Back this summer, I heard that Paula from Afford Anything was coming in Switzerland for some vacations.
I'm following her blog since more than a year now and thought it would be cool to catch up for a lunch so to meet one fellow PF blogger from the US to chat about money, travel and more.
But also about why the hell an American would choose Switzerland to spend her holidays when you have other European countries at discount prices (like France, Italy or Germany)?!?
In the end, her busy holiday schedule combined with mine (professional, we work here dude!) made that we couldn't find time to meet.
We decided to not stop here though, and exchange a bit more via a 1-question-1-answer email chat.
It reminded me that there is a - sometimes huge - gap between our two continents.
Hence I wanted to exchange with Paula on the topic (with questions like "what you hated most in CH").
Meeting Paula Pant from affordanything.com
Some forewords about Paula: she is a globetrotter, entrepreneur and investor.
She has traveled to 33 countries and owns seven rental property units. She is her own boss and lives on her own terms.
My single advice if you meet her in real life, don't start any sentence with "Wow, your life is so great/incredible/inspiring/younameit, but I could never afford such a lifestyle." - she would really get mad at you.
Here is the first question we talked about (expect more about this privacy blogging topic in the future as this really intrigues me):
1/ Did you decide to go public from the start with your blog?
"Yes, although when I started blogging, I wasn't financially independent (nor was I really thinking about FI). I had just returned from traveling in southeast Asia and Australia, and several friends were asking me how on earth I could have afforded the trip -- particularly since everyone guessed that I earned a mediocre salary (small-town newspaper reporters are not a well-paid group of people).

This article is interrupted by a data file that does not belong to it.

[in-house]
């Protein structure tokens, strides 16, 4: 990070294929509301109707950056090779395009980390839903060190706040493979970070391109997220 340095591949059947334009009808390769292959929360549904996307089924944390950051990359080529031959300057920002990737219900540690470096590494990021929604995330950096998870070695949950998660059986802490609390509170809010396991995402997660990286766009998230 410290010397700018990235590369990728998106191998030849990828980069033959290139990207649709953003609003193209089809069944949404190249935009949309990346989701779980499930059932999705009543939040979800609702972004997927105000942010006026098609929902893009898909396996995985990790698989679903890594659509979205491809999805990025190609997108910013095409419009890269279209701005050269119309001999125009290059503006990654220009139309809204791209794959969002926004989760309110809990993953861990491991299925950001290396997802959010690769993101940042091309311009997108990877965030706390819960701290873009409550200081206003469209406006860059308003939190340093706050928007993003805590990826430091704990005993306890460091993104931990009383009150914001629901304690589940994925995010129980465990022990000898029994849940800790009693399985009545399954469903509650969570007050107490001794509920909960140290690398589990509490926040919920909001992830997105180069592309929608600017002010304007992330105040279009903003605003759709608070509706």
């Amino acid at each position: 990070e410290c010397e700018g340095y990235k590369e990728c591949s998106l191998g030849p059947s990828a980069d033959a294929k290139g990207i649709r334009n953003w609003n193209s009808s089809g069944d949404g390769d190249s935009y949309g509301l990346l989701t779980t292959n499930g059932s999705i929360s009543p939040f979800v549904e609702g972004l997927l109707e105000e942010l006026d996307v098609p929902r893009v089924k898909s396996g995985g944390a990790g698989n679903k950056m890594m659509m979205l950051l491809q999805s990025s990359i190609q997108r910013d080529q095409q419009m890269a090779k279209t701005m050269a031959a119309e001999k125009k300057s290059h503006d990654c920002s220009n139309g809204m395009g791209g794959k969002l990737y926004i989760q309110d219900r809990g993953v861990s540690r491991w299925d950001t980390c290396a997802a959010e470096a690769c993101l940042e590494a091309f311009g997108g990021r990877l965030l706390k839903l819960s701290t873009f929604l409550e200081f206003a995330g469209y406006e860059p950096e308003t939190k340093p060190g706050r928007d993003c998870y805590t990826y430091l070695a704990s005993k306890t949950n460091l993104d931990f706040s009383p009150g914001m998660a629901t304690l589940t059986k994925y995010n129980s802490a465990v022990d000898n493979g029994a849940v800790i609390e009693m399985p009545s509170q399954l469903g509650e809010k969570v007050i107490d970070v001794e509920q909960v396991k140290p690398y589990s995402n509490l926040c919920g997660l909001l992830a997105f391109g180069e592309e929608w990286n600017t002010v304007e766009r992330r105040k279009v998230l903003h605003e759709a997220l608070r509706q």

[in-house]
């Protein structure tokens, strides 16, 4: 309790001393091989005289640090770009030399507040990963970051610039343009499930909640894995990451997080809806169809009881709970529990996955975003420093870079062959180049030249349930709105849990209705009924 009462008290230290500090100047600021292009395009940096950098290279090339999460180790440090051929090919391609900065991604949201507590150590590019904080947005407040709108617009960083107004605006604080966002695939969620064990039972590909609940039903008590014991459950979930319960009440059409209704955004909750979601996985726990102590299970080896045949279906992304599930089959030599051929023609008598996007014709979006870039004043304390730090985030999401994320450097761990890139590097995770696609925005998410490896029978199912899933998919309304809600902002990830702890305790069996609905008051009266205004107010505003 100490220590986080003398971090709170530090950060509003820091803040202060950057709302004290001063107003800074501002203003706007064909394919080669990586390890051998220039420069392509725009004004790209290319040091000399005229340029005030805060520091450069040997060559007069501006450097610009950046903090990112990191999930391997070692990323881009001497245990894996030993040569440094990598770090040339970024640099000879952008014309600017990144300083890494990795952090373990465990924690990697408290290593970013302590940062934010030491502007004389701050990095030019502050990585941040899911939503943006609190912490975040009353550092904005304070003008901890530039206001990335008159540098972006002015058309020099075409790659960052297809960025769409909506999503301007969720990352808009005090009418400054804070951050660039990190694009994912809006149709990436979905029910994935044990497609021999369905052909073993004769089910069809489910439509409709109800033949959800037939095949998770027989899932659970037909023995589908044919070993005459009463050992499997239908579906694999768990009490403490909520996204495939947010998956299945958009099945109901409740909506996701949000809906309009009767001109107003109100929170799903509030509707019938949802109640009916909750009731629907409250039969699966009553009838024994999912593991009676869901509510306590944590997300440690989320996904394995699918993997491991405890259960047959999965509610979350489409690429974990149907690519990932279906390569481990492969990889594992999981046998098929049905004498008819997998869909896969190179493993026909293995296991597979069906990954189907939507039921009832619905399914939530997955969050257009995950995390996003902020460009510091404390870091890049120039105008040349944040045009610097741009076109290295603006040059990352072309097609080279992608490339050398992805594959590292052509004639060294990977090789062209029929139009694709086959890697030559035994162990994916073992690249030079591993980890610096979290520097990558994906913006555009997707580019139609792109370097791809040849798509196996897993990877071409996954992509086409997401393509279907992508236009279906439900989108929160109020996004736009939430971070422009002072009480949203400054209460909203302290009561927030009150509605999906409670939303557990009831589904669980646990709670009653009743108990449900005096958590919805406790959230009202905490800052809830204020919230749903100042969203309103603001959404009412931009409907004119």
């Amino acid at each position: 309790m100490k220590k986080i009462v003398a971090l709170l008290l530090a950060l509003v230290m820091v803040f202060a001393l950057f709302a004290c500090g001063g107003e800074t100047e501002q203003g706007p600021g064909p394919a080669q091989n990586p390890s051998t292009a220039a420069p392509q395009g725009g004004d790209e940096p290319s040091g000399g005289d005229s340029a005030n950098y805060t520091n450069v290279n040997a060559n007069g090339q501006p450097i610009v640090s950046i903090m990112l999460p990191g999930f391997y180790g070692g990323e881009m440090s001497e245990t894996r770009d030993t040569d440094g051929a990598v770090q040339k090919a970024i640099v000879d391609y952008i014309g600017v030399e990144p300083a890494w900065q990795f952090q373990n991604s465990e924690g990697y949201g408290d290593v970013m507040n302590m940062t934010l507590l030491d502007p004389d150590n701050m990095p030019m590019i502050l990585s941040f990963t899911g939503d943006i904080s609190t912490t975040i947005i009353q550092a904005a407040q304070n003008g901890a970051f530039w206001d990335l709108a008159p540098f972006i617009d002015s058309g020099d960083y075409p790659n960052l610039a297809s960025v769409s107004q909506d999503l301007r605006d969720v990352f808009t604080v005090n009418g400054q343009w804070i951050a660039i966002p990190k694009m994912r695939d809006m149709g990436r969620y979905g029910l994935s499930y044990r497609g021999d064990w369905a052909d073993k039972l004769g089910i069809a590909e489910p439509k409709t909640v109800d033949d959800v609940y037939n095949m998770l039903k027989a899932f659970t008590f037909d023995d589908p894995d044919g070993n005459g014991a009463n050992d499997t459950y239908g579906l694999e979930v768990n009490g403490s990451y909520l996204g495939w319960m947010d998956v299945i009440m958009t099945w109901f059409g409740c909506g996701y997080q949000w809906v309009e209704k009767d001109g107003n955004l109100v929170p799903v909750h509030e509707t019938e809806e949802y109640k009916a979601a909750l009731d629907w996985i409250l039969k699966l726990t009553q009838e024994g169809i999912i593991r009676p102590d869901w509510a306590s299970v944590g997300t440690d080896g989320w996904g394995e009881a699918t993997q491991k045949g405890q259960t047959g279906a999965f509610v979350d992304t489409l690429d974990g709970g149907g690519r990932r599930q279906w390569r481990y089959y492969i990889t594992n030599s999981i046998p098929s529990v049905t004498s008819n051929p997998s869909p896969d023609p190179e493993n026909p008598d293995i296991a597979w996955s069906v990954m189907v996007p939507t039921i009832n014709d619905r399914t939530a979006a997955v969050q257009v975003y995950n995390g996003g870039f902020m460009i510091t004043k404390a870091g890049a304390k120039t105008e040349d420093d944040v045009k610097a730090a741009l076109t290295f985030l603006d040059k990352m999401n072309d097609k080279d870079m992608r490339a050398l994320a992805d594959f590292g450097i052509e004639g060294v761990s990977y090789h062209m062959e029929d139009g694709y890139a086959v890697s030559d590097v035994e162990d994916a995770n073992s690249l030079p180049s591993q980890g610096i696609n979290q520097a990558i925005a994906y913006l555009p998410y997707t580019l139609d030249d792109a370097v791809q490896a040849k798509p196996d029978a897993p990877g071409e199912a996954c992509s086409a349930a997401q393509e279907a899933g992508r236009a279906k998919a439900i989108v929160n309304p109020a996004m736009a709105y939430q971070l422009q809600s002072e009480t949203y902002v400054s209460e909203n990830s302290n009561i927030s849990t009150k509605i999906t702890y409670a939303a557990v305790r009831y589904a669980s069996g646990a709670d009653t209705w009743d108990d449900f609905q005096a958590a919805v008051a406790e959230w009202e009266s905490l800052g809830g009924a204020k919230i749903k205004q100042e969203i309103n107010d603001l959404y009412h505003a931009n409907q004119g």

I started Afford Anything to explain how I paid for my travels, and more broadly, to explain the idea that every dollar is a decision. You can afford anything, but not everything, and each dollar that you spend on X is one that you can't spend on Y.
You can afford anything, but not everything!
After I started blogging, I became interested in real estate investing.
Initially, I didn't think of it as a path to FI; it was just an investment that created some cool cash flow.
After my first property, I realized the power of passive income - and then I was hooked. I learned as much as possible about FI and passive income, and blogged about my experiences along the way. I found a few great cash-flowing properties that put me on the fast-track to FI, and I came much further, much faster, than I had ever anticipated.
So yes, I've been public about my finances the whole time, although in the beginning, those finances were rather dull and unimpressive. I've learned a lot in the past five years, and I think my longtime readers enjoyed seeing that journey unfold."
MP: I really have to dig into properties. Although in Switzerland it's damn expensive.
Do you target small 1-2 bedrooms or it depends?
"If I'm buying a single-family residence, I prefer to buy a 3-bedroom, 2-bath that's at least 1,200 square feet (though I make exceptions. I bought one house that's a 3/2 with 1,000 sq ft., and I bought another that was a 3/1 and then I added a second bathroom.) If I'm buying a multi-unit property, by contrast, I prefer 1-2 bedroom units.
I'd theoretically prefer more multiunit properties, but I typically find better deals with SFRs."
MP: Thanks for the detailed explanation!
About "privacy", you decided to reveal your name/face from the beginning or not? (I plan to blog about this topic and look for examples of public figures and anonymous ones to include).
"Yes, I revealed my name/face from the beginning. I think that was important in helping my readers establish a bond / trust with me. Although if you're going to choose to be anonymous, then at least create a strong "character" like MMM or J. Money from Budgets Are Sexy. Even though they're anonymous, they "feel" like they're not, because their online character is so strong."